I’m on a role with these public art installations, although this one is technically a little older, but I’m still happy to share. I also like that it’s somewhat guerrilla artwork, and done in places that might not otherwise get noticed:
Paige Smith prefers to express her point of view through 3D paper sculptures instead of traditional paint. Her finished works represent mineral formations like crystals, quartz, and especially geodes. But instead of finding these gems in nature, she creates them in some of the oldest neighborhoods in L.A.
“Design is a means to an end,” Smith says. “An effective design creates a bridge between an idea and a recipient. The key term is effective. The creative challenge lies in finding a design solution that doesn’t just hang there but is an active conduit for communication.”
Nowadays people’s attention spans are short, and therein lies the point of her art. Like geodes and other mineral formations that may be found on a hike in the mountains, her paper sculptures are meant to be unexpected treasures. Smith says she understands that many people will not notice her art when they walk along the crowded streets of Echo Park, the Arts District or Abbot Kinney Boulevard. In fact, several of these paper geodes have already been dismantled or thrown away, and one fell victim to the rain. Their fate is not that different from the objects we see in nature as we walk along a hiking trail – but the memory and photographs live on. Smith maintains an online map for those who wish to hunt for the existing ones.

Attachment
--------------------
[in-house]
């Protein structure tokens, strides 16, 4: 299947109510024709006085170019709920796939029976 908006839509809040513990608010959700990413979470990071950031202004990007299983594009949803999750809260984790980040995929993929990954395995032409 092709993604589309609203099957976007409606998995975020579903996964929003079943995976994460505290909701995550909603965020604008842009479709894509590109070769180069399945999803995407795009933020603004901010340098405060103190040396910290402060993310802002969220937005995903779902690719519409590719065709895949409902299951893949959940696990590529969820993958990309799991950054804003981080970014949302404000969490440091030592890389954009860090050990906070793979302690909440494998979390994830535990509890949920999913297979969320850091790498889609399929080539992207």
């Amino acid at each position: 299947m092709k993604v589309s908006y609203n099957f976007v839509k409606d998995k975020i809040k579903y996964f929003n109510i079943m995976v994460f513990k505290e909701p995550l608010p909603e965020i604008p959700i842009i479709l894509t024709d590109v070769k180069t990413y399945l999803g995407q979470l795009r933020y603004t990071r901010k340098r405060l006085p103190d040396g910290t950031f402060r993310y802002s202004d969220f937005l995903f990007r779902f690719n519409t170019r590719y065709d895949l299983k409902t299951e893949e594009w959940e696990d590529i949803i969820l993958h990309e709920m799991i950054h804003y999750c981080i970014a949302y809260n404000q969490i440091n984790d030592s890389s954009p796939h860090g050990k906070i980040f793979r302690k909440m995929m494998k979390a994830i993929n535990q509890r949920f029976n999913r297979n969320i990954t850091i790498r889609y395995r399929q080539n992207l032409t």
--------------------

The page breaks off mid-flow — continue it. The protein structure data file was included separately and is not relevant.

Read more: Paige Smith’s Paper Geodes Add Sparkle to Nondescript Los Angeles Buildings | Inhabitat – Sustainable Design Innovation, Eco Architecture, Green Building
Know of any good yarn-bombings or other public art meant to improve or enhance public space? Share your findings with me via email or in the comments below.
- Street Sculpture Inspired By Geodes (buzzfeed.com)
- Geode Street Art: Creating Crystalline Shapes Out of Paper (jeanniejeannie.com)
- Paper Geodes Add Life and Surprise to Old Buildings (treehugger.com)